GRANDE PRAIRIE, Alta. — Australian Michael Matthews has returned to the winners list, sprinting to a narrow victory in Stage 2 of the 2015 Tour of Alberta on Thursday.
The Canadian stage race marks a return to racing for Matthews, who completed his Tour de France debut in July with broken ribs.
"It's really nice to be back on the bike and feel like a professional rider again after the Tour de France and not really being able to animate the race," said Matthews.
The 24-year-old benefited from the heavy effort of his ORICA-GreenEDGE teammates in the closing stages of the 171-kilometre race to shut down a late breakaway attempt and a final lead out.
After yesterday's narrow defeat in the team time trial, bonus seconds from Thursday's victory moves Matthews into the overall lead by 10 seconds over Marco Coledan of Trek Factory Racing.
"We didn't quite nail the team time trial yesterday so we didn't have ambitions to help Trek during the stage," said Matthews.
Giant Alpecin's Nikias Arndt was a narrow second place while Alexey Tsatevoch (Team Katusha) rounded out the podium.
In cold and wet conditions, the first breakaway of the Tour of Alberta formed 20 km into the second stage.
Cesare Benedetti (Bora-Argon18), Phil O'Donnell (Axeon), Ben Perry (Silber) and Thomas Vaubourzeix (Lupus) rode off the front of the peloton but were never dangerous as the bunch kept them at just three minutes advantage.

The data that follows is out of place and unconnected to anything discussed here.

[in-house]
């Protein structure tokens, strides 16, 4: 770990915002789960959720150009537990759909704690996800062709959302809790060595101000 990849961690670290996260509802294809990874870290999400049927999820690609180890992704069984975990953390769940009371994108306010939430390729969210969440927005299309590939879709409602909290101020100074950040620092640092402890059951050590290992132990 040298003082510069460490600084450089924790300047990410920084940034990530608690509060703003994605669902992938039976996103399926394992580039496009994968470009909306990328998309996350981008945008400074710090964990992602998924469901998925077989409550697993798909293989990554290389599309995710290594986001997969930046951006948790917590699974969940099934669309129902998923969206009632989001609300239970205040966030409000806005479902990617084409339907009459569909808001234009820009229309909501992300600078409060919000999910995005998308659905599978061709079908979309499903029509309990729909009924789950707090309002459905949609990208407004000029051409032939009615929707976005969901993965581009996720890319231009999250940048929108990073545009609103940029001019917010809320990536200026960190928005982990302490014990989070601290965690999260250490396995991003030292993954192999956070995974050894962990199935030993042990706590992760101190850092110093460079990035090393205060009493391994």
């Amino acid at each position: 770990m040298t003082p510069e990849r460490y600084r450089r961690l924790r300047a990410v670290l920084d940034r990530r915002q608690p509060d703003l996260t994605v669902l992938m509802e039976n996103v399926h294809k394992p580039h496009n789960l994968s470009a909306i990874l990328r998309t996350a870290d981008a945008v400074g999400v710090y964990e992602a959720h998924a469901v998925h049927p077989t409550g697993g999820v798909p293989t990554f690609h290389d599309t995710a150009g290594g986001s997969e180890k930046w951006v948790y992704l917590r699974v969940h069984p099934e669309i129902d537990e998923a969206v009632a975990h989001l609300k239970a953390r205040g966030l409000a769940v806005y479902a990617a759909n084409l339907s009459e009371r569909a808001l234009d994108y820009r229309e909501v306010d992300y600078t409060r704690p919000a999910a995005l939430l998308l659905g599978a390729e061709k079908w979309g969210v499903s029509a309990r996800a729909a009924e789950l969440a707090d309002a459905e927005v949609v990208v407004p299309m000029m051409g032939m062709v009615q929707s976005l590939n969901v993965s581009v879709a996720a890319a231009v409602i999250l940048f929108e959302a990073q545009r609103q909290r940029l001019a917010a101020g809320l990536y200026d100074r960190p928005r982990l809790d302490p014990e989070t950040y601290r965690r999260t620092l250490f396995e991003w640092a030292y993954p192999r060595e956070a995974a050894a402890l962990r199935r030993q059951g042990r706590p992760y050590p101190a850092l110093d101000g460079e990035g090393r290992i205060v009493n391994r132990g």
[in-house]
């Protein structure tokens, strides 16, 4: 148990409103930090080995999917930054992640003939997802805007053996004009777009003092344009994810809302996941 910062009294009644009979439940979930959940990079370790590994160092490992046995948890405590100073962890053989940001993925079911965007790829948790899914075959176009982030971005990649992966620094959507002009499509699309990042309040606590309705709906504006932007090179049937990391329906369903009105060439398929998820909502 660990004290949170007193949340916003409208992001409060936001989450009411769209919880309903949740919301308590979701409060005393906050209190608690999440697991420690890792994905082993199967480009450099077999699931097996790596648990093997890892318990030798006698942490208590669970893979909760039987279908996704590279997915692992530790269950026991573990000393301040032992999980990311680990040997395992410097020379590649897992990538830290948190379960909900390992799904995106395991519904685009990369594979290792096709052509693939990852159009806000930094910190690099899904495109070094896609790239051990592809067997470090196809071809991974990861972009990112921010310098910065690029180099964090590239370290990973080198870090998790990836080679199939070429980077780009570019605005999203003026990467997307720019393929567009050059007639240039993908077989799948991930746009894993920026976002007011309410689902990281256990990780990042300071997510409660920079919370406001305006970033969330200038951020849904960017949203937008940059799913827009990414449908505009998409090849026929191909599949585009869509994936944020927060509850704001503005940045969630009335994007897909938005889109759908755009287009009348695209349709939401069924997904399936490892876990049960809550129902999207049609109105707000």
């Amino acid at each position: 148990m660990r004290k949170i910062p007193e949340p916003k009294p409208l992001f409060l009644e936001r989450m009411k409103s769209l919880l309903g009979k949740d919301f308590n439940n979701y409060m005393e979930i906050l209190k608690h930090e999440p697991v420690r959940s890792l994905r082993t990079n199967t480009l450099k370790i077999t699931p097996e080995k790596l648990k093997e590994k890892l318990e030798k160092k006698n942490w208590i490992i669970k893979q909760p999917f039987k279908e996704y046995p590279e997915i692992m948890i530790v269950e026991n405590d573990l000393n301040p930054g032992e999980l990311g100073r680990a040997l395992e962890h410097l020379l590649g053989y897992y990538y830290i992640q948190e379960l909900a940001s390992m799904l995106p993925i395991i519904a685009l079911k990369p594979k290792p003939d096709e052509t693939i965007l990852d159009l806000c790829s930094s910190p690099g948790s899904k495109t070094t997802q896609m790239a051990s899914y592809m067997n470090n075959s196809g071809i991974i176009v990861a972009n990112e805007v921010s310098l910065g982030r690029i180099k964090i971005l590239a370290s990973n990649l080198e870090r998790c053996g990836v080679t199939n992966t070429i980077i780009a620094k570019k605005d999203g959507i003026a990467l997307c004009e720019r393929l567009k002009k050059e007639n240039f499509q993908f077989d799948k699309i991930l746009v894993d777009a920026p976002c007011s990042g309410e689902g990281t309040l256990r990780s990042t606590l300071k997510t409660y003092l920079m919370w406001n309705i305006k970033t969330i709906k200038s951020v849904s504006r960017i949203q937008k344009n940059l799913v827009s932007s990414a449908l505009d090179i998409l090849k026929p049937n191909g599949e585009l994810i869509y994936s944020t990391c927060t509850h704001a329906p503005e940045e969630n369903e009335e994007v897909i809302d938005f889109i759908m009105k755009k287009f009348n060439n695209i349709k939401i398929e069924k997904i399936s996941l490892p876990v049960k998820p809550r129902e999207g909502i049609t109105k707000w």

Trek Factory Racing had a duel interest at the head of the peloton, working to protect their overall lead and set up their sprinter. Additional teams joined them and with eight kilometres remaining the full break had been swallowed up by a raging bunch.
A secondary move of five riders also tried their luck as a late attack, but ORICA-GreenEDGE sent some of its horsepower to the front — including Canadian Svein Tuft of Langley, B.C. — to shut it down.
From there, the Australian outfit could be seen at the head of the race, leading into the final corner and launching Matthews to the line.
The Tour of Alberta continues Friday with a lumpy Stage 3 to Jasper National Park west of Edmonton.
The six-day, 900-kilometre event includes 120 riders from 15 teams.
The Canadian Press